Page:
Test Catalog

Test ID: PLA2R    
Phospholipase A2 Receptor Antibodies, Serum

Useful For Suggests clinical disorders or settings where the test may be helpful

Distinguishing primary from secondary membranous nephropathy

Clinical Information Discusses physiology, pathophysiology, and general clinical aspects, as they relate to a laboratory test

Membranous nephropathy (MN) is a rare disease in which immune complexes deposit at the glomerular basement membrane, causing damage to the filtration barrier, resulting in proteinuria. Recent studies have shown that in approximately 70% of patients with primary MN (pMN), the immune complexes consist of autoantibodies against the podocyte protein M-type phospholipase A2 receptor (PLA2R).(1) There is also evidence that levels of anti-PLA2R autoantibodies correlate well with disease activity and progression.(2) The presence of anti-PLA2R antibodies could also potentially be used to differentiate pMN from other causes of nephrotic syndrome if a biopsy is not possible. Among patients with chronic kidney disease (CKD) awaiting kidney transplantation, higher levels of anti-PLA2R could predict those more likely to recur after transplantation.(2)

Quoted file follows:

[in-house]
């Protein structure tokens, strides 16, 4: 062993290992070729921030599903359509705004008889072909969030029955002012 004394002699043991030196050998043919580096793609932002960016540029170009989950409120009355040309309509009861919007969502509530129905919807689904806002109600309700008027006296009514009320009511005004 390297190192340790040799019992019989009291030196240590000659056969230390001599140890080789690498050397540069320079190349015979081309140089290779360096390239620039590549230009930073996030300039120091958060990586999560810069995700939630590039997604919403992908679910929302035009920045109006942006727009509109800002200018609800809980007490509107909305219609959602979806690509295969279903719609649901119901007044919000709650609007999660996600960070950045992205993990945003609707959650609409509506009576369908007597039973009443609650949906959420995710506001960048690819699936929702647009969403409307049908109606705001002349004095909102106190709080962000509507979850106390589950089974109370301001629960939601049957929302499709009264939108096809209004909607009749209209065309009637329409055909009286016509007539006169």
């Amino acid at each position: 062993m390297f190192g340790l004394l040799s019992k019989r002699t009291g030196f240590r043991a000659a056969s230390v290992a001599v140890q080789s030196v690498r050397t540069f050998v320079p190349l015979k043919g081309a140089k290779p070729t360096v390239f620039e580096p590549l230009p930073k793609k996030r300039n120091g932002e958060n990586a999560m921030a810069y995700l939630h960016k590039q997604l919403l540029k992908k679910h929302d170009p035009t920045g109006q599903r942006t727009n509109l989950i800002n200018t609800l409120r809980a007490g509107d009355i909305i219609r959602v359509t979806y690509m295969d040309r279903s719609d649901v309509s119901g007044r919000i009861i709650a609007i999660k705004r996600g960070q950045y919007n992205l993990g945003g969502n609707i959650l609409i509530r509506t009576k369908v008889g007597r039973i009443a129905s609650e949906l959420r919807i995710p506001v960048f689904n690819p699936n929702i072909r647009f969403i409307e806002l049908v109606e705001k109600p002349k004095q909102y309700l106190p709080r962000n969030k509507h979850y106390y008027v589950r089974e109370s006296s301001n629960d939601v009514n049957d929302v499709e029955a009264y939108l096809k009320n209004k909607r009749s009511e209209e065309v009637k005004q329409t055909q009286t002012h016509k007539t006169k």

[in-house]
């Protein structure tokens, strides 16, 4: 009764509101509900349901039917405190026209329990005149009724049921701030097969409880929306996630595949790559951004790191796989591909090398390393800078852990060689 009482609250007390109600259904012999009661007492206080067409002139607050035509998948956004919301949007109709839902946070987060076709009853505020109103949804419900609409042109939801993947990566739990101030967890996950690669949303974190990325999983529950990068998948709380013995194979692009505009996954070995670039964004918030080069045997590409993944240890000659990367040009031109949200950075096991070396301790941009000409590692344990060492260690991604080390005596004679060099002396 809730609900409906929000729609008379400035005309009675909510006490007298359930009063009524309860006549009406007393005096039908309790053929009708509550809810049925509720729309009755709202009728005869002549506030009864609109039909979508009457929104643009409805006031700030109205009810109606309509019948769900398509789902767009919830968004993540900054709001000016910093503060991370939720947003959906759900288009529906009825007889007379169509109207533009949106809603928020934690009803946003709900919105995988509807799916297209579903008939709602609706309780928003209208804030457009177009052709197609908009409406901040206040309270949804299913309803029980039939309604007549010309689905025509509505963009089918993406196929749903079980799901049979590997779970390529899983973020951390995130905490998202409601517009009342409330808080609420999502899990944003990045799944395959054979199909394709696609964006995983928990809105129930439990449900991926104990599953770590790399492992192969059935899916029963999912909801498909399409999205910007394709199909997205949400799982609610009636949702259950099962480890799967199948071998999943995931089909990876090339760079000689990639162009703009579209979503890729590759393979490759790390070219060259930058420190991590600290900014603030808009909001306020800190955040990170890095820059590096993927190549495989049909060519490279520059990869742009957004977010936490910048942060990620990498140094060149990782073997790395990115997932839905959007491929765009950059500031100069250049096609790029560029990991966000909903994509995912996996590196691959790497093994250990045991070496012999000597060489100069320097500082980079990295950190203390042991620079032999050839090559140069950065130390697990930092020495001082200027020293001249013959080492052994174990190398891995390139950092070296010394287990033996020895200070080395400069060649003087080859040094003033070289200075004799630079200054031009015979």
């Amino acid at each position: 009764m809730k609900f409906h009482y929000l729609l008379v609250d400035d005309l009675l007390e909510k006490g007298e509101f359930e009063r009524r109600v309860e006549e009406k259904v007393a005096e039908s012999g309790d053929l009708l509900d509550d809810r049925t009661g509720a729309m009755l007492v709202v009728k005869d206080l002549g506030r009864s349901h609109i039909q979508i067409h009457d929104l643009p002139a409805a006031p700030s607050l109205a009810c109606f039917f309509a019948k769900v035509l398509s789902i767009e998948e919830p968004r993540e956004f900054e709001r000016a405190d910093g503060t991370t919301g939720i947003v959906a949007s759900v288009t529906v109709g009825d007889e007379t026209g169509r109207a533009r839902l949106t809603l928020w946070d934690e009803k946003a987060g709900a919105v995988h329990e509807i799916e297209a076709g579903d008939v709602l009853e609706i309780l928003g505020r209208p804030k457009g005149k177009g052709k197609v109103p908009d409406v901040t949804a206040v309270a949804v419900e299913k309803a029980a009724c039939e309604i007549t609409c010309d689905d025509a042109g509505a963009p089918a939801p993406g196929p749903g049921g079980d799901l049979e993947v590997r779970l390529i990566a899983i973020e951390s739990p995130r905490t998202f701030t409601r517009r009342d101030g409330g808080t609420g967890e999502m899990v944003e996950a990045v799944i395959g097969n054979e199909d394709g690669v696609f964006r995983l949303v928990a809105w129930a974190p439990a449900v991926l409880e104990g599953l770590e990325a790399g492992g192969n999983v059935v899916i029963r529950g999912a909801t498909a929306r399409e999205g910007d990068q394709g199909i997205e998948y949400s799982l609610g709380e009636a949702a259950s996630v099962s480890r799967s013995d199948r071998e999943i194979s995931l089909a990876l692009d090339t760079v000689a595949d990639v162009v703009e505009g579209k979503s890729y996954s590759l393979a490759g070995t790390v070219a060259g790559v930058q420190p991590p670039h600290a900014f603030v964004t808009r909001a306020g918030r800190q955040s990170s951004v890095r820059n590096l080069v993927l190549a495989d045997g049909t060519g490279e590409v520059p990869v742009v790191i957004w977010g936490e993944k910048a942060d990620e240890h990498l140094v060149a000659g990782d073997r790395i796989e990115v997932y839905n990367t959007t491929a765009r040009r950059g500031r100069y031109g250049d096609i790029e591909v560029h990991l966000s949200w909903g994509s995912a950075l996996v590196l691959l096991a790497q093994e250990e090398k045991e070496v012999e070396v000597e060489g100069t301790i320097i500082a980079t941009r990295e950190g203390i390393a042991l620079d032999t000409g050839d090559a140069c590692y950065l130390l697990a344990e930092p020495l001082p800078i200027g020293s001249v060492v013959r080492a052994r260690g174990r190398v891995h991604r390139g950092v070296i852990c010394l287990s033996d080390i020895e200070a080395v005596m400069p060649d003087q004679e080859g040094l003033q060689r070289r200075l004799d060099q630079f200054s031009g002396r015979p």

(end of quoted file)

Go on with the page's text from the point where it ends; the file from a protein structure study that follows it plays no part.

Reference Values Describes reference intervals and additional information for interpretation of test results. May include intervals based on age and sex when appropriate. Intervals are Mayo-derived, unless otherwise designated. If an interpretive report is provided, the reference value field will state this.

ELISA:

Negative: <14 RU/mL

Borderline: > or =14-<20 RU/mL

Positive: > or =20 RU/mL 

 

IFA: Negative

Interpretation Provides information to assist in interpretation of the test results

Therapy outcome can be monitored by measuring the anti-phospholipase A2 receptor (PLA2R) antibody titer. A titer increase, decrease, or disappearance generally precedes a change in clinical status. Thus, the determination of the antibody titer has a high predictive value with respect to clinical remission, relapse, or risk assessment after kidney transplantation.

Cautions Discusses conditions that may cause diagnostic confusion, including improper specimen collection and handling, inappropriate test selection, and interfering substances

This test should not be used as a stand-alone test but an adjunct to other clinical information. A diagnosis of primary or secondary membranous nephropathy (MN) should not be made on a single test result. The clinical symptoms, results on physical examination, and laboratory tests (eg, serological tests), when appropriate, should always be taken into account when considering the diagnosis of primary versus secondary MN.

 

Absence of circulating anti-phospholipase A2 receptor (PLA2R) autoantibodies does not rule out a diagnosis of primary MN.

Clinical Reference Recommendations for in-depth reading of a clinical nature

1. Beck L, Bonegio R, Lambeau G, et al: M-type phospholipase A2 receptor as target antigen in idiopathic membranous nephropathy. N Engl J Med 2009;361:11-21

2. Schlumberger W, Hornig N, Lange S, et al: Differential diagnosis of membranous nephropathy with autoantibodies to phospholipase A2 receptor 1. Autoimmun Rev 2014 Feb;13(2)108-113